This project began almost 10 years ago out of my desire to  capture a portion of the immense archive of fascinating teaching cases I was seeing during my 2 years of Neuroradiology fellowship at Mayo Clinic, Rochester (aka "The Mother Ship"). Back in 1994 when the concept began, very few people even had heard of the internet. We were using the Mosaic browser which went on to become Netscape, and Internet Explorer wasn't even a twinkle in Bill Gates' eye yet. Anyway, my thought at the time was to create a teaching file using the old Macromedia authorware (this was pre Flash, Shockwave etc). Fortunately before I went too far down that dead end, I met Steve Langer, a fellow computer geek and microbrew aficionado who was doing a post doc in physics at Mayo. He recommended using a newfangled tool called "HTML". So, I began to collect cases off the old PACS they had at Mayo (it was a miracle they even had a PACS back then), and we wrote the code by hand. (There was no such thing as Front Page or Dreamweaver either) After we managed to do 5 or so cases in a couple of months, Steve wrote a nice routine in TCL which automated the web page creation which was a boon. If only there was a way to automate the image editing, as every single image had to be cropped, resized, rewindowed, annotated and text removed (around 5000 of them). Batch processing for images didn't become available with Photoshop for a few more years.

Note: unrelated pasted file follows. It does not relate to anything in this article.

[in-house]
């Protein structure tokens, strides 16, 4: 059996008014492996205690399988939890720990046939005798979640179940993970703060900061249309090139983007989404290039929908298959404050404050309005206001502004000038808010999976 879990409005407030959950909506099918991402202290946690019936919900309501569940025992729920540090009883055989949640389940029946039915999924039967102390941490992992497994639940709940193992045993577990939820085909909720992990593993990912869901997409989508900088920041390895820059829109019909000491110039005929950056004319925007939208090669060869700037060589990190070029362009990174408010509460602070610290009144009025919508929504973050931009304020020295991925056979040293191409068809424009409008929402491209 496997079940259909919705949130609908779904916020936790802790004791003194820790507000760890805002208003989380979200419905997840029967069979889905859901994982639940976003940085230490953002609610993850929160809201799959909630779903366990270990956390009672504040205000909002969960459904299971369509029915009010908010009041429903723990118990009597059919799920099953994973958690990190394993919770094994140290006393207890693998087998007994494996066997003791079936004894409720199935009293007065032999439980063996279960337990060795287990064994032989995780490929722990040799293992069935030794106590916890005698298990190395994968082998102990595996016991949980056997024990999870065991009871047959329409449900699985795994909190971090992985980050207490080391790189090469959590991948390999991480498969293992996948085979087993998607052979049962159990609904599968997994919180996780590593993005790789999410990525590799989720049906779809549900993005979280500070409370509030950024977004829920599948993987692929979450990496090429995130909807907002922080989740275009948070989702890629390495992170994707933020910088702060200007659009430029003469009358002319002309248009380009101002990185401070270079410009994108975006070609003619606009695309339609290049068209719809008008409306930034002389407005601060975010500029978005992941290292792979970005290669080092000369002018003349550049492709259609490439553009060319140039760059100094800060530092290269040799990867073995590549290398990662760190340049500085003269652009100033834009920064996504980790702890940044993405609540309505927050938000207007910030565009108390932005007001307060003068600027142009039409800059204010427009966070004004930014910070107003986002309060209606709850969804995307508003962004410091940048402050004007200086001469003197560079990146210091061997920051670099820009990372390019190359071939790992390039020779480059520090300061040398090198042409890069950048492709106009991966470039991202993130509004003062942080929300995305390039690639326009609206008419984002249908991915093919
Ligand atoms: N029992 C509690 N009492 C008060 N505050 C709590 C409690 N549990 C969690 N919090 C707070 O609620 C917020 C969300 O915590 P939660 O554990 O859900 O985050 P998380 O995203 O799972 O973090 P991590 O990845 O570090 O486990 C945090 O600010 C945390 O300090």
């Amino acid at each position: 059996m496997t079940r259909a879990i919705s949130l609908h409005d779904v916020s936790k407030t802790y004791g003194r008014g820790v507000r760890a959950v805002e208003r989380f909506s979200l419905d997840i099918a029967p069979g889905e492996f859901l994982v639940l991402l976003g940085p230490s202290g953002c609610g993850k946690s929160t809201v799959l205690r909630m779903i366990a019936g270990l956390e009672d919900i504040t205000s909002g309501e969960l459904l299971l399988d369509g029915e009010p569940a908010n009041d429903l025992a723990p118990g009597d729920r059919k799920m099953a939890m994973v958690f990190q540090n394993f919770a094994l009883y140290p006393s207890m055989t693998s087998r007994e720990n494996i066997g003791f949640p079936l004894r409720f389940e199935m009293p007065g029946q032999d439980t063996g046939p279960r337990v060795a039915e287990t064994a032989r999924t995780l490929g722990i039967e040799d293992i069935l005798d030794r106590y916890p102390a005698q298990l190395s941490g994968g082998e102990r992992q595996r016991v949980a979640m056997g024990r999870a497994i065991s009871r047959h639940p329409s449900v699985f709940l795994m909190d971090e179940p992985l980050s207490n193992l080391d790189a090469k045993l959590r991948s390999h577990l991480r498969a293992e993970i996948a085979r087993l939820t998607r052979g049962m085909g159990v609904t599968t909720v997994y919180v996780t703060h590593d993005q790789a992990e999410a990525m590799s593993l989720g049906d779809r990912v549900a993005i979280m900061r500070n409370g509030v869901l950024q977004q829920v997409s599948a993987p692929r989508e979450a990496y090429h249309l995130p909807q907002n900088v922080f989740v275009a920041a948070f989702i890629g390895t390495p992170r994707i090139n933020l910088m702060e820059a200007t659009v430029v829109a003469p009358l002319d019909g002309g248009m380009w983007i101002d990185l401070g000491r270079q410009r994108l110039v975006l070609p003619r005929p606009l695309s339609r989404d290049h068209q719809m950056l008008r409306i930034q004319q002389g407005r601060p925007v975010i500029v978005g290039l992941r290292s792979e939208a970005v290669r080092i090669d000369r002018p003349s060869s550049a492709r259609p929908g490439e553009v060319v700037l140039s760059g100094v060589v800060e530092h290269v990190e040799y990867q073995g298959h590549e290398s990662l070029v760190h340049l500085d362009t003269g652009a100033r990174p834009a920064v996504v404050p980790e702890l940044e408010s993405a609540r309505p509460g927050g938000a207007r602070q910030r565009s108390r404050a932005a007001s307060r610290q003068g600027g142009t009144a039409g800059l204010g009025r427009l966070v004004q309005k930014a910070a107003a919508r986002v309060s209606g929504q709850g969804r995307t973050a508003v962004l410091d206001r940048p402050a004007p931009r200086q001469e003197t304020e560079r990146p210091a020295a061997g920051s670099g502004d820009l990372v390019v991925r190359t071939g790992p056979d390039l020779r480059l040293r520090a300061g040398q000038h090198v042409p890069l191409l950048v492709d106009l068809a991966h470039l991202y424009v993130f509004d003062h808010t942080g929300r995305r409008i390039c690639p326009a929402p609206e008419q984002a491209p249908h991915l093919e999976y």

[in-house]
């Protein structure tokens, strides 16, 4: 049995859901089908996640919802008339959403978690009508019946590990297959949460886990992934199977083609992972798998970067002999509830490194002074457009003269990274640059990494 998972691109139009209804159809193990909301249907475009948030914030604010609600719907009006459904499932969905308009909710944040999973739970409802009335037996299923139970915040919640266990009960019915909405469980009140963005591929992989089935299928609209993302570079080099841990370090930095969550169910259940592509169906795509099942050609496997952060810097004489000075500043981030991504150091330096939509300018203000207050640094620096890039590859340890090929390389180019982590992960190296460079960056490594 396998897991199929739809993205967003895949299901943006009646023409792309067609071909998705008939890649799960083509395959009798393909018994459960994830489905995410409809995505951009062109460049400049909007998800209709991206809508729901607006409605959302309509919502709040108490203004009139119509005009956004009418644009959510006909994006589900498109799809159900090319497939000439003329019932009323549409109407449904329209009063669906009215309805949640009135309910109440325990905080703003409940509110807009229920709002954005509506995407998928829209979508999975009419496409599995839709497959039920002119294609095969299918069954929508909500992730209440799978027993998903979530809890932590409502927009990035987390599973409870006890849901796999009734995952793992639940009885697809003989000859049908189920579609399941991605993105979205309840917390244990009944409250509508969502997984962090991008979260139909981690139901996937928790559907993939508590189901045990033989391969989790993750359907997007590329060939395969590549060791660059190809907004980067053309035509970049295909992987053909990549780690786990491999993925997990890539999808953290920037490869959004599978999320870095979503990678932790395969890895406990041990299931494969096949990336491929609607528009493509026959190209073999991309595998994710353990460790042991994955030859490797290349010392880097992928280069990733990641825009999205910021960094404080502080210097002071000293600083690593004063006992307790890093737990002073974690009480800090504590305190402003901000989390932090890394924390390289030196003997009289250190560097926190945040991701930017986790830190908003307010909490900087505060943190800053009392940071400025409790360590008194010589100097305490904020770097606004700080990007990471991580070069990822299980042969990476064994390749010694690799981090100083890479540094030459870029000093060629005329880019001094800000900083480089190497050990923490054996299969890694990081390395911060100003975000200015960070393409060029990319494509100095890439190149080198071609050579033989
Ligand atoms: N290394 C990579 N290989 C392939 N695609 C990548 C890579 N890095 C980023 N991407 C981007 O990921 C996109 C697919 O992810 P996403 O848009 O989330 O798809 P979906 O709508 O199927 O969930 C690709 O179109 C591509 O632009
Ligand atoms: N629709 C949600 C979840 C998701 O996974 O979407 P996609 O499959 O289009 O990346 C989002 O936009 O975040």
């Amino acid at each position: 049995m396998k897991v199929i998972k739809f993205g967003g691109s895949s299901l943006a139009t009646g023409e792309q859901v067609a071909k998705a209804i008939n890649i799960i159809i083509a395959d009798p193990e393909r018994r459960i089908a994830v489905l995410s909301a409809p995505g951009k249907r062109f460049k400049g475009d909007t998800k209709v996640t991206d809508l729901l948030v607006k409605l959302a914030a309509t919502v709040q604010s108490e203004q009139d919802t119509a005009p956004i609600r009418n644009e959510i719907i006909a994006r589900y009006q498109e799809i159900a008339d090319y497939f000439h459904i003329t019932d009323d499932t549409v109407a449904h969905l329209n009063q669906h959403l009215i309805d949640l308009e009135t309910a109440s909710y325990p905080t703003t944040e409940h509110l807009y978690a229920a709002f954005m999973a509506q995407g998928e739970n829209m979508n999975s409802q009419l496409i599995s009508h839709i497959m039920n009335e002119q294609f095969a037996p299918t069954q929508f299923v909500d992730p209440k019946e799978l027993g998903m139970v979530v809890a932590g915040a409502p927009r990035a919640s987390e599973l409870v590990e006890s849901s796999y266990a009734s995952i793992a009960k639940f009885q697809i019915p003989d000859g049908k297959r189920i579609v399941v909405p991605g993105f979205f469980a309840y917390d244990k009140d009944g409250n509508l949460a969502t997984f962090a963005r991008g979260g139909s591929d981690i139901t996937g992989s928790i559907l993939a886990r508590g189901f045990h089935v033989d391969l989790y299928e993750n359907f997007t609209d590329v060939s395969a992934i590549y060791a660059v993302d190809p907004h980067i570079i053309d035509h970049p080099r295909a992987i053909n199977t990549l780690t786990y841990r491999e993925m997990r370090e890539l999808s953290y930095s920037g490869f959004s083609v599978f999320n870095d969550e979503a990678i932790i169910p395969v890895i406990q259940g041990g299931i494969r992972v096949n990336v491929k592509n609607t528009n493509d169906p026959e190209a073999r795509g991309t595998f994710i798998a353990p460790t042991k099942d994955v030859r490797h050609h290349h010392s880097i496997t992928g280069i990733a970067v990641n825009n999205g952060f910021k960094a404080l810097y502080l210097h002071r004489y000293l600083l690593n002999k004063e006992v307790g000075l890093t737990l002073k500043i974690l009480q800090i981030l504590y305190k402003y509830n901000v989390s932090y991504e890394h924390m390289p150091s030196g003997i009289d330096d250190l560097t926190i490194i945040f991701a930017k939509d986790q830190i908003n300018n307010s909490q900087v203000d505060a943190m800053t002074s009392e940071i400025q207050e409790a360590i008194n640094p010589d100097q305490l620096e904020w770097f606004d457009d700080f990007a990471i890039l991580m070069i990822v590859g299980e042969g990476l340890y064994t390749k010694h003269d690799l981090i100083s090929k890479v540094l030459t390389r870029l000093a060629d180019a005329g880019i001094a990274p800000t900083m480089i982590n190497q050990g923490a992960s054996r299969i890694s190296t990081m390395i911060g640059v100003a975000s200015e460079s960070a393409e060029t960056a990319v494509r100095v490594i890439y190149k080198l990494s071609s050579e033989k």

We worked on the project for several months until we had a version to show as a computer exhibit at RSNA in 1995, then an updated version in 1996 at RSNA and ASNR. Neuroradiology Reading Room won several awards at both meetings for the 2-3 years I showed it (although I don't remember which ones they were!), and during that time it generated quite a bit of interest as the first ever web based teaching file. In the ensuing years, several other academic institutions presented similar, better and more polished projects. Steve and I were very happy to see imitation as the sincerest form of flattery. I had visions of  creating a teaching file containing thousands of cases. The material was there, however, finishing fellowship, passing CAQ's and returning to active duty in the Navy took precedence. It was a great learning experience though.

     Note that in those days, we had no diffusion, and called FLAIR "fast inversion recovery", which I guess it is, but nobody calls it that anymore. Please let me know if you have any comments or questions, or if you remember seeing it shown at ASNR and RSNA back in the mid 90's. Thanks!


Richard M. Berger, MD
Chief of Interventional Neuroradiology and Magnetic Resonance
Clinical Assistant Professor of Radiology
University of Kansas
Wesley Medical Center
Wichita, KS